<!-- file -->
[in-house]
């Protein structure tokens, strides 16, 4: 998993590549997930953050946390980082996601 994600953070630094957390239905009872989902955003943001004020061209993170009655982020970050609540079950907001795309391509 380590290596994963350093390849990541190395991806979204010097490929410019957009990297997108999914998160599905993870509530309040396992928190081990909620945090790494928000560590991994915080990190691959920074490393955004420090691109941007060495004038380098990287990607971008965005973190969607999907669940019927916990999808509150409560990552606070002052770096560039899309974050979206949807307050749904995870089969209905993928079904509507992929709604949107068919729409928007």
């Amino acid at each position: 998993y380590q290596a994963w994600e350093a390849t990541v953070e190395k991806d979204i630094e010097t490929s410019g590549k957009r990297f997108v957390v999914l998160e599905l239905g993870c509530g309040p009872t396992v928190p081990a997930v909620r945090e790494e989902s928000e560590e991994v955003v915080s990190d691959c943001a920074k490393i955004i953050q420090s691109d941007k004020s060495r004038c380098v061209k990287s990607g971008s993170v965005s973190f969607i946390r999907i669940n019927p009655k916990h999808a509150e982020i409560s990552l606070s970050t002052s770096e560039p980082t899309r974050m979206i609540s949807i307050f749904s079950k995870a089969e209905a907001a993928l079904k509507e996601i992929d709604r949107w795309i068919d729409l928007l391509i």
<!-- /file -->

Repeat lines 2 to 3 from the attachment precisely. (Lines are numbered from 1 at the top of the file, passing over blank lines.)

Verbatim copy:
């Protein structure tokens, strides 16, 4: 998993590549997930953050946390980082996601 994600953070630094957390239905009872989902955003943001004020061209993170009655982020970050609540079950907001795309391509 380590290596994963350093390849990541190395991806979204010097490929410019957009990297997108999914998160599905993870509530309040396992928190081990909620945090790494928000560590991994915080990190691959920074490393955004420090691109941007060495004038380098990287990607971008965005973190969607999907669940019927916990999808509150409560990552606070002052770096560039899309974050979206949807307050749904995870089969209905993928079904509507992929709604949107068919729409928007």
């Amino acid at each position: 998993y380590q290596a994963w994600e350093a390849t990541v953070e190395k991806d979204i630094e010097t490929s410019g590549k957009r990297f997108v957390v999914l998160e599905l239905g993870c509530g309040p009872t396992v928190p081990a997930v909620r945090e790494e989902s928000e560590e991994v955003v915080s990190d691959c943001a920074k490393i955004i953050q420090s691109d941007k004020s060495r004038c380098v061209k990287s990607g971008s993170v965005s973190f969607i946390r999907i669940n019927p009655k916990h999808a509150e982020i409560s990552l606070s970050t002052s770096e560039p980082t899309r974050m979206i609540s949807i307050f749904s079950k995870a089969e209905a907001a993928l079904k509507e996601i992929d709604r949107w795309i068919d729409l928007l391509i």